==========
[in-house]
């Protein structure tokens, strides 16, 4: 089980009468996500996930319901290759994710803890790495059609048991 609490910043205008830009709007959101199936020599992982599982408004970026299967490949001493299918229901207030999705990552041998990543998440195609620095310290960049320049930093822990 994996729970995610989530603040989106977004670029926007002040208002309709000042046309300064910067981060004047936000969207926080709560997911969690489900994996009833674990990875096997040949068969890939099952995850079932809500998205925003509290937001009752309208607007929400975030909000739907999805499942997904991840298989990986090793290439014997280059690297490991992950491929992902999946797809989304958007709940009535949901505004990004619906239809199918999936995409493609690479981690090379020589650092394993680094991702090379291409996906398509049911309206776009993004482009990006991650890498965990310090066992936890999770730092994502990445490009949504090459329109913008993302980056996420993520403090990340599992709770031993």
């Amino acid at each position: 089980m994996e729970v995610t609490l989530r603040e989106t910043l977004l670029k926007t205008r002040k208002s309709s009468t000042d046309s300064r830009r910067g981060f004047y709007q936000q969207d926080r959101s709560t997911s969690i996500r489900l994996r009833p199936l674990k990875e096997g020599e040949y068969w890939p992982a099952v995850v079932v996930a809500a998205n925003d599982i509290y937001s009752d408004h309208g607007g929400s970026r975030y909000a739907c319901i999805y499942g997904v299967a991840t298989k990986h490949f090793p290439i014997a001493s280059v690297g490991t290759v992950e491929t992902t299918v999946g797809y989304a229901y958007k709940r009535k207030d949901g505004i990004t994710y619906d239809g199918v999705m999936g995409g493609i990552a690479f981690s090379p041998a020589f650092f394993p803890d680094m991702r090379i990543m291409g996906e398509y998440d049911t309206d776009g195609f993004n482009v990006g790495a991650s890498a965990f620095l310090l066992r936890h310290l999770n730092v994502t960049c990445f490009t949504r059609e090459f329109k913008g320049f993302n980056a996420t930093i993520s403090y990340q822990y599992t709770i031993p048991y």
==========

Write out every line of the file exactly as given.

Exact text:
[in-house]
């Protein structure tokens, strides 16, 4: 089980009468996500996930319901290759994710803890790495059609048991 609490910043205008830009709007959101199936020599992982599982408004970026299967490949001493299918229901207030999705990552041998990543998440195609620095310290960049320049930093822990 994996729970995610989530603040989106977004670029926007002040208002309709000042046309300064910067981060004047936000969207926080709560997911969690489900994996009833674990990875096997040949068969890939099952995850079932809500998205925003509290937001009752309208607007929400975030909000739907999805499942997904991840298989990986090793290439014997280059690297490991992950491929992902999946797809989304958007709940009535949901505004990004619906239809199918999936995409493609690479981690090379020589650092394993680094991702090379291409996906398509049911309206776009993004482009990006991650890498965990310090066992936890999770730092994502990445490009949504090459329109913008993302980056996420993520403090990340599992709770031993």
């Amino acid at each position: 089980m994996e729970v995610t609490l989530r603040e989106t910043l977004l670029k926007t205008r002040k208002s309709s009468t000042d046309s300064r830009r910067g981060f004047y709007q936000q969207d926080r959101s709560t997911s969690i996500r489900l994996r009833p199936l674990k990875e096997g020599e040949y068969w890939p992982a099952v995850v079932v996930a809500a998205n925003d599982i509290y937001s009752d408004h309208g607007g929400s970026r975030y909000a739907c319901i999805y499942g997904v299967a991840t298989k990986h490949f090793p290439i014997a001493s280059v690297g490991t290759v992950e491929t992902t299918v999946g797809y989304a229901y958007k709940r009535k207030d949901g505004i990004t994710y619906d239809g199918v999705m999936g995409g493609i990552a690479f981690s090379p041998a020589f650092f394993p803890d680094m991702r090379i990543m291409g996906e398509y998440d049911t309206d776009g195609f993004n482009v990006g790495a991650s890498a965990f620095l310090l066992r936890h310290l999770n730092v994502t960049c990445f490009t949504r059609e090459f329109k913008g320049f993302n980056a996420t930093i993520s403090y990340q822990y599992t709770i031993p048991y």